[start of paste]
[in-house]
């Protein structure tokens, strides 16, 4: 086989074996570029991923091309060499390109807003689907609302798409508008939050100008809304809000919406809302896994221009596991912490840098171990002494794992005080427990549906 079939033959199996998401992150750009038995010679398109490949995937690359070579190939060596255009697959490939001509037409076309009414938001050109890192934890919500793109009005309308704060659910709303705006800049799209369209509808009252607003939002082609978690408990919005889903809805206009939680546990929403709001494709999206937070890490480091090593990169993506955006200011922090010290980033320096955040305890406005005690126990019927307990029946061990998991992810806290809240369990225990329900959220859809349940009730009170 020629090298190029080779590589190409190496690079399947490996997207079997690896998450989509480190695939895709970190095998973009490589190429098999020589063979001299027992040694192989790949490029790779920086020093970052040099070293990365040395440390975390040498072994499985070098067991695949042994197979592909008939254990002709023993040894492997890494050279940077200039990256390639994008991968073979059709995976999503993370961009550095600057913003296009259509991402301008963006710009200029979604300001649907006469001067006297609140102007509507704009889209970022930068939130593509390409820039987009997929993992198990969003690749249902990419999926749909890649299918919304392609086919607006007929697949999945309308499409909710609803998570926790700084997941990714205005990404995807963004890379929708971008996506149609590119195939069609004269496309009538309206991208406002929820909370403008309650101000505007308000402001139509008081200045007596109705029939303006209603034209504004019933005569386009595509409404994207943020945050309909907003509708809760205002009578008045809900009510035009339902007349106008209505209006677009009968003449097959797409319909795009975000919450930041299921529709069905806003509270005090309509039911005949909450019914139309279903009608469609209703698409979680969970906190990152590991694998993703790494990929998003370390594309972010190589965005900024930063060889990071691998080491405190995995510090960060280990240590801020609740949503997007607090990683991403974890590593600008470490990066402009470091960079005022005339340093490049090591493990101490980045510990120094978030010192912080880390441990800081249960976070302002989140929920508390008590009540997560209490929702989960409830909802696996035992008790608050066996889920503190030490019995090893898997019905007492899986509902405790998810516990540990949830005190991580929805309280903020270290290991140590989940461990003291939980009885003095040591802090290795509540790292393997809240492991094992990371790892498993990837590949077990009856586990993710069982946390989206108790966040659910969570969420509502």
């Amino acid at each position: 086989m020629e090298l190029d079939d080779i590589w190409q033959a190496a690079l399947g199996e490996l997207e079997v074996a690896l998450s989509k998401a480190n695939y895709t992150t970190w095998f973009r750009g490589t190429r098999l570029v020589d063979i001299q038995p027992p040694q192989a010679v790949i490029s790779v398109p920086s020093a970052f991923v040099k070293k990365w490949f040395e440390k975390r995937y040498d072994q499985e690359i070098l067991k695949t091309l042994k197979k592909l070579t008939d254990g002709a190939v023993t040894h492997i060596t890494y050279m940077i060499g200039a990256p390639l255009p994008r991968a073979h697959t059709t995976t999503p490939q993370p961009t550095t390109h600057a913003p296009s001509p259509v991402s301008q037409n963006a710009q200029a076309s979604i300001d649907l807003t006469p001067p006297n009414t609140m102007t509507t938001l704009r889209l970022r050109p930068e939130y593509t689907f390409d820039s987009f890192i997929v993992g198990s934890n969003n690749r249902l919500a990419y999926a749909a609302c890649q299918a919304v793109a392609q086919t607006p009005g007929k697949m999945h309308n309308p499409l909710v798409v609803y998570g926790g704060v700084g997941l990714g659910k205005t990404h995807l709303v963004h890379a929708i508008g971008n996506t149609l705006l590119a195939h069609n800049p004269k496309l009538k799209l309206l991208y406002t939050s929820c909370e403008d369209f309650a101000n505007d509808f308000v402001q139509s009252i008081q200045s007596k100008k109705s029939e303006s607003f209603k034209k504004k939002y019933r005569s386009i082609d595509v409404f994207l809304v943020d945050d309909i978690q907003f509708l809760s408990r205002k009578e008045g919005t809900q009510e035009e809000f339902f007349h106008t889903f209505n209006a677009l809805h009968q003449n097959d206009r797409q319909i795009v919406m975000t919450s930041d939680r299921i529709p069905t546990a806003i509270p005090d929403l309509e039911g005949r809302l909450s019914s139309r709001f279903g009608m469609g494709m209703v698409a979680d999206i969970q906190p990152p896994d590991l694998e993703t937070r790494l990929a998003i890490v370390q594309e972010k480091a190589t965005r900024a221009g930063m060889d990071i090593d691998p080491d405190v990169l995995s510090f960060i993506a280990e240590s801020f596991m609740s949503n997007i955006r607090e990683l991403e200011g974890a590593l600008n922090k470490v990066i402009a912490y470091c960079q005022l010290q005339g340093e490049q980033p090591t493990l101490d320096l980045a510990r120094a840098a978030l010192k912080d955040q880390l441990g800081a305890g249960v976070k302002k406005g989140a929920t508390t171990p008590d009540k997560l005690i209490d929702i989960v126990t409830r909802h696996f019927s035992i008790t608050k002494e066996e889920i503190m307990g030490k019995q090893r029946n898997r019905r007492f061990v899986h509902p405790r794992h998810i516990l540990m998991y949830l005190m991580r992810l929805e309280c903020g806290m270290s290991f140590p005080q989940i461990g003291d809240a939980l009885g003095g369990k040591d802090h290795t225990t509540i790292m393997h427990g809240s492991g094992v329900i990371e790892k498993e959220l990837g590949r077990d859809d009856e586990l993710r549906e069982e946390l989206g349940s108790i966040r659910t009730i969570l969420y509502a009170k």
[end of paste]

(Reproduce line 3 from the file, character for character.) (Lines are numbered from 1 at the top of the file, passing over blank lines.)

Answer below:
């Amino acid at each position: 086989m020629e090298l190029d079939d080779i590589w190409q033959a190496a690079l399947g199996e490996l997207e079997v074996a690896l998450s989509k998401a480190n695939y895709t992150t970190w095998f973009r750009g490589t190429r098999l570029v020589d063979i001299q038995p027992p040694q192989a010679v790949i490029s790779v398109p920086s020093a970052f991923v040099k070293k990365w490949f040395e440390k975390r995937y040498d072994q499985e690359i070098l067991k695949t091309l042994k197979k592909l070579t008939d254990g002709a190939v023993t040894h492997i060596t890494y050279m940077i060499g200039a990256p390639l255009p994008r991968a073979h697959t059709t995976t999503p490939q993370p961009t550095t390109h600057a913003p296009s001509p259509v991402s301008q037409n963006a710009q200029a076309s979604i300001d649907l807003t006469p001067p006297n009414t609140m102007t509507t938001l704009r889209l970022r050109p930068e939130y593509t689907f390409d820039s987009f890192i997929v993992g198990s934890n969003n690749r249902l919500a990419y999926a749909a609302c890649q299918a919304v793109a392609q086919t607006p009005g007929k697949m999945h309308n309308p499409l909710v798409v609803y998570g926790g704060v700084g997941l990714g659910k205005t990404h995807l709303v963004h890379a929708i508008g971008n996506t149609l705006l590119a195939h069609n800049p004269k496309l009538k799209l309206l991208y406002t939050s929820c909370e403008d369209f309650a101000n505007d509808f308000v402001q139509s009252i008081q200045s007596k100008k109705s029939e303006s607003f209603k034209k504004k939002y019933r005569s386009i082609d595509v409404f994207l809304v943020d945050d309909i978690q907003f509708l809760s408990r205002k009578e008045g919005t809900q009510e035009e809000f339902f007349h106008t889903f209505n209006a677009l809805h009968q003449n097959d206009r797409q319909i795009v919406m975000t919450s930041d939680r299921i529709p069905t546990a806003i509270p005090d929403l309509e039911g005949r809302l909450s019914s139309r709001f279903g009608m469609g494709m209703v698409a979680d999206i969970q906190p990152p896994d590991l694998e993703t937070r790494l990929a998003i890490v370390q594309e972010k480091a190589t965005r900024a221009g930063m060889d990071i090593d691998p080491d405190v990169l995995s510090f960060i993506a280990e240590s801020f596991m609740s949503n997007i955006r607090e990683l991403e200011g974890a590593l600008n922090k470490v990066i402009a912490y470091c960079q005022l010290q005339g340093e490049q980033p090591t493990l101490d320096l980045a510990r120094a840098a978030l010192k912080d955040q880390l441990g800081a305890g249960v976070k302002k406005g989140a929920t508390t171990p008590d009540k997560l005690i209490d929702i989960v126990t409830r909802h696996f019927s035992i008790t608050k002494e066996e889920i503190m307990g030490k019995q090893r029946n898997r019905r007492f061990v899986h509902p405790r794992h998810i516990l540990m998991y949830l005190m991580r992810l929805e309280c903020g806290m270290s290991f140590p005080q989940i461990g003291d809240a939980l009885g003095g369990k040591d802090h290795t225990t509540i790292m393997h427990g809240s492991g094992v329900i990371e790892k498993e959220l990837g590949r077990d859809d009856e586990l993710r549906e069982e946390l989206g349940s108790i966040r659910t009730i969570l969420y509502a009170k």